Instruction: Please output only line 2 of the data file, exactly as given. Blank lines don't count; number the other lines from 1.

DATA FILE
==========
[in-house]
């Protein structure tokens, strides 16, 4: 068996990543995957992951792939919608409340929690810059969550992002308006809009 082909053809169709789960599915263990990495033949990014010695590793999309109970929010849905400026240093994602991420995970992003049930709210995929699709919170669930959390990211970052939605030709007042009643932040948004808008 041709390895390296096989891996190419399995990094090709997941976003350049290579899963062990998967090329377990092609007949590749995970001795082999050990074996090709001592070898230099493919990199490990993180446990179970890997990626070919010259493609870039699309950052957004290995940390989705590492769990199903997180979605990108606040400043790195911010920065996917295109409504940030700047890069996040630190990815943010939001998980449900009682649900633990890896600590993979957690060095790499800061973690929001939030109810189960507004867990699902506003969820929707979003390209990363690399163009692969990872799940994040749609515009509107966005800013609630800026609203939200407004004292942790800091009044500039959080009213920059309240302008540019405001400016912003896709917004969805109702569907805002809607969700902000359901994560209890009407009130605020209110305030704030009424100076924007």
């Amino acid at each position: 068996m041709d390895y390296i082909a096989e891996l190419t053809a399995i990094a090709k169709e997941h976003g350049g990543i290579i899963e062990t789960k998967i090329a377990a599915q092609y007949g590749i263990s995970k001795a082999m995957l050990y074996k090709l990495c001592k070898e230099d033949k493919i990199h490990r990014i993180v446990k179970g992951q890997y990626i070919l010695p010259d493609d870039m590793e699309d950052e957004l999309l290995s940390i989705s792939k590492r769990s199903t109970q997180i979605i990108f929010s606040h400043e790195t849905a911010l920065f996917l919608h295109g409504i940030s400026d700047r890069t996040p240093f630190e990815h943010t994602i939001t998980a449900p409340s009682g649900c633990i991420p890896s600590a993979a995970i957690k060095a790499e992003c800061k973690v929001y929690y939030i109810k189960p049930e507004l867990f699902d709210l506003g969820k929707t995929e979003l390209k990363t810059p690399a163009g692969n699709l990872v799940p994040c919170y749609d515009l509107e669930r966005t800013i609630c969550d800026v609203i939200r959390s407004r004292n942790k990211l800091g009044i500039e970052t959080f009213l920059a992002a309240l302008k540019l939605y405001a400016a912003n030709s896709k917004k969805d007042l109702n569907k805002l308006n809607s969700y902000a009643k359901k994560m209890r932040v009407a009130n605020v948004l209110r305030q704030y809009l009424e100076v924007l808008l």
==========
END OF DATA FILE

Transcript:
């Protein structure tokens, strides 16, 4: 068996990543995957992951792939919608409340929690810059969550992002308006809009 082909053809169709789960599915263990990495033949990014010695590793999309109970929010849905400026240093994602991420995970992003049930709210995929699709919170669930959390990211970052939605030709007042009643932040948004808008 041709390895390296096989891996190419399995990094090709997941976003350049290579899963062990998967090329377990092609007949590749995970001795082999050990074996090709001592070898230099493919990199490990993180446990179970890997990626070919010259493609870039699309950052957004290995940390989705590492769990199903997180979605990108606040400043790195911010920065996917295109409504940030700047890069996040630190990815943010939001998980449900009682649900633990890896600590993979957690060095790499800061973690929001939030109810189960507004867990699902506003969820929707979003390209990363690399163009692969990872799940994040749609515009509107966005800013609630800026609203939200407004004292942790800091009044500039959080009213920059309240302008540019405001400016912003896709917004969805109702569907805002809607969700902000359901994560209890009407009130605020209110305030704030009424100076924007």